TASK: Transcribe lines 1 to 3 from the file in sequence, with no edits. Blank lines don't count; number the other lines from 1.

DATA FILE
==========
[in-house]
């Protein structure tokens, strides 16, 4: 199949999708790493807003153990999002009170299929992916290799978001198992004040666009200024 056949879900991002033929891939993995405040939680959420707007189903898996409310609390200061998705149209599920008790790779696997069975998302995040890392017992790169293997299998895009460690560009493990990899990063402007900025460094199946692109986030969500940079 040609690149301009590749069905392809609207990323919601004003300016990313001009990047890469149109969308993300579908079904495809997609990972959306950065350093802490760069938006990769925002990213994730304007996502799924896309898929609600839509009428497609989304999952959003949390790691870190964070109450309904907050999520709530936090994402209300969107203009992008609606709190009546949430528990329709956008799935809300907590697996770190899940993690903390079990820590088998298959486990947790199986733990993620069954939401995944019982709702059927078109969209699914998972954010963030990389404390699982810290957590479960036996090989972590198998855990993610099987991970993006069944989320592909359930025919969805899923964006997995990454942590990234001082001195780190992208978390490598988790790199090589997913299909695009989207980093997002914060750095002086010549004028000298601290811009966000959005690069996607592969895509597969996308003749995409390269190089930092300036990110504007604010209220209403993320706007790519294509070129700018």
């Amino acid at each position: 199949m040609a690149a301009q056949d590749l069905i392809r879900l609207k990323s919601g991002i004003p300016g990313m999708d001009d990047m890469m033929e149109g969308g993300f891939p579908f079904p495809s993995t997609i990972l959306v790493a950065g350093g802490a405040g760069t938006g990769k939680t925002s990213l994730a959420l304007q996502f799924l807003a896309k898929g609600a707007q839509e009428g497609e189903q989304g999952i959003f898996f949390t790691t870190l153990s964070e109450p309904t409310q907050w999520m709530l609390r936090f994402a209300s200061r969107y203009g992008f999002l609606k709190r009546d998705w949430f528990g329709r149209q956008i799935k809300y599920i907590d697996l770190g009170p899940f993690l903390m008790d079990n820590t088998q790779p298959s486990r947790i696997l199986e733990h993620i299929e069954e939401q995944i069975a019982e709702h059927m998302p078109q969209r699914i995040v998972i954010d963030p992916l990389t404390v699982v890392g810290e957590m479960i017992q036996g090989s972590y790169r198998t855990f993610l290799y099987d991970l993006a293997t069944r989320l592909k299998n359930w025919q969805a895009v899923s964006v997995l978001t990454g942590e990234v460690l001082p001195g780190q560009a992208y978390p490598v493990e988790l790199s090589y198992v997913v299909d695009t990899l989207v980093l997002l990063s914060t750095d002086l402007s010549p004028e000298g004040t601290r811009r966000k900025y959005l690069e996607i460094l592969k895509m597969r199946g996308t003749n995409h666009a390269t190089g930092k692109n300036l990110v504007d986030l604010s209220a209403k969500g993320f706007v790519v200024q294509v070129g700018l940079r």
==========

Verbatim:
[in-house]
């Protein structure tokens, strides 16, 4: 199949999708790493807003153990999002009170299929992916290799978001198992004040666009200024 056949879900991002033929891939993995405040939680959420707007189903898996409310609390200061998705149209599920008790790779696997069975998302995040890392017992790169293997299998895009460690560009493990990899990063402007900025460094199946692109986030969500940079 040609690149301009590749069905392809609207990323919601004003300016990313001009990047890469149109969308993300579908079904495809997609990972959306950065350093802490760069938006990769925002990213994730304007996502799924896309898929609600839509009428497609989304999952959003949390790691870190964070109450309904907050999520709530936090994402209300969107203009992008609606709190009546949430528990329709956008799935809300907590697996770190899940993690903390079990820590088998298959486990947790199986733990993620069954939401995944019982709702059927078109969209699914998972954010963030990389404390699982810290957590479960036996090989972590198998855990993610099987991970993006069944989320592909359930025919969805899923964006997995990454942590990234001082001195780190992208978390490598988790790199090589997913299909695009989207980093997002914060750095002086010549004028000298601290811009966000959005690069996607592969895509597969996308003749995409390269190089930092300036990110504007604010209220209403993320706007790519294509070129700018």
């Amino acid at each position: 199949m040609a690149a301009q056949d590749l069905i392809r879900l609207k990323s919601g991002i004003p300016g990313m999708d001009d990047m890469m033929e149109g969308g993300f891939p579908f079904p495809s993995t997609i990972l959306v790493a950065g350093g802490a405040g760069t938006g990769k939680t925002s990213l994730a959420l304007q996502f799924l807003a896309k898929g609600a707007q839509e009428g497609e189903q989304g999952i959003f898996f949390t790691t870190l153990s964070e109450p309904t409310q907050w999520m709530l609390r936090f994402a209300s200061r969107y203009g992008f999002l609606k709190r009546d998705w949430f528990g329709r149209q956008i799935k809300y599920i907590d697996l770190g009170p899940f993690l903390m008790d079990n820590t088998q790779p298959s486990r947790i696997l199986e733990h993620i299929e069954e939401q995944i069975a019982e709702h059927m998302p078109q969209r699914i995040v998972i954010d963030p992916l990389t404390v699982v890392g810290e957590m479960i017992q036996g090989s972590y790169r198998t855990f993610l290799y099987d991970l993006a293997t069944r989320l592909k299998n359930w025919q969805a895009v899923s964006v997995l978001t990454g942590e990234v460690l001082p001195g780190q560009a992208y978390p490598v493990e988790l790199s090589y198992v997913v299909d695009t990899l989207v980093l997002l990063s914060t750095d002086l402007s010549p004028e000298g004040t601290r811009r966000k900025y959005l690069e996607i460094l592969k895509m597969r199946g996308t003749n995409h666009a390269t190089g930092k692109n300036l990110v504007d986030l604010s209220a209403k969500g993320f706007v790519v200024q294509v070129g700018l940079r």